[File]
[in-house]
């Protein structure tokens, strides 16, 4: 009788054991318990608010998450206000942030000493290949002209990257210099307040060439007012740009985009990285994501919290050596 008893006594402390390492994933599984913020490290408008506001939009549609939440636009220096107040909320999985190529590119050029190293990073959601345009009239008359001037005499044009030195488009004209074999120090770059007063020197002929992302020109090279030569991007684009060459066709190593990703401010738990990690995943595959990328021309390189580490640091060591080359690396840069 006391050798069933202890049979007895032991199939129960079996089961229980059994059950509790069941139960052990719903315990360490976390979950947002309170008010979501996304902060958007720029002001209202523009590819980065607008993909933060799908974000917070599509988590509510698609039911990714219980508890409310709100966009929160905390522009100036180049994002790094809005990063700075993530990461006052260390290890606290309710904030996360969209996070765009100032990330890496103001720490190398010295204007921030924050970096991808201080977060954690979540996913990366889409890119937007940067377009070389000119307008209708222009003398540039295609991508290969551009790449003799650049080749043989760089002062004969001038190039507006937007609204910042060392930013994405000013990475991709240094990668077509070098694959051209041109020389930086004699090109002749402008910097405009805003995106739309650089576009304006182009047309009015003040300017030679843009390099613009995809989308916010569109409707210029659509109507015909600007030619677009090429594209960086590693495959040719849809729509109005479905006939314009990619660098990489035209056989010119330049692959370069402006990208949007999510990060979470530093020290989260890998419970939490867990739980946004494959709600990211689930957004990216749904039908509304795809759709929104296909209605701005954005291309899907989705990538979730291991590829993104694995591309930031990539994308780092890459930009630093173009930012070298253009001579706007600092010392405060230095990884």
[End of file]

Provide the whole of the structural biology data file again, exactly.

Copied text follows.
[in-house]
């Protein structure tokens, strides 16, 4: 009788054991318990608010998450206000942030000493290949002209990257210099307040060439007012740009985009990285994501919290050596 008893006594402390390492994933599984913020490290408008506001939009549609939440636009220096107040909320999985190529590119050029190293990073959601345009009239008359001037005499044009030195488009004209074999120090770059007063020197002929992302020109090279030569991007684009060459066709190593990703401010738990990690995943595959990328021309390189580490640091060591080359690396840069 006391050798069933202890049979007895032991199939129960079996089961229980059994059950509790069941139960052990719903315990360490976390979950947002309170008010979501996304902060958007720029002001209202523009590819980065607008993909933060799908974000917070599509988590509510698609039911990714219980508890409310709100966009929160905390522009100036180049994002790094809005990063700075993530990461006052260390290890606290309710904030996360969209996070765009100032990330890496103001720490190398010295204007921030924050970096991808201080977060954690979540996913990366889409890119937007940067377009070389000119307008209708222009003398540039295609991508290969551009790449003799650049080749043989760089002062004969001038190039507006937007609204910042060392930013994405000013990475991709240094990668077509070098694959051209041109020389930086004699090109002749402008910097405009805003995106739309650089576009304006182009047309009015003040300017030679843009390099613009995809989308916010569109409707210029659509109507015909600007030619677009090429594209960086590693495959040719849809729509109005479905006939314009990619660098990489035209056989010119330049692959370069402006990208949007999510990060979470530093020290989260890998419970939490867990739980946004494959709600990211689930957004990216749904039908509304795809759709929104296909209605701005954005291309899907989705990538979730291991590829993104694995591309930031990539994308780092890459930009630093173009930012070298253009001579706007600092010392405060230095990884």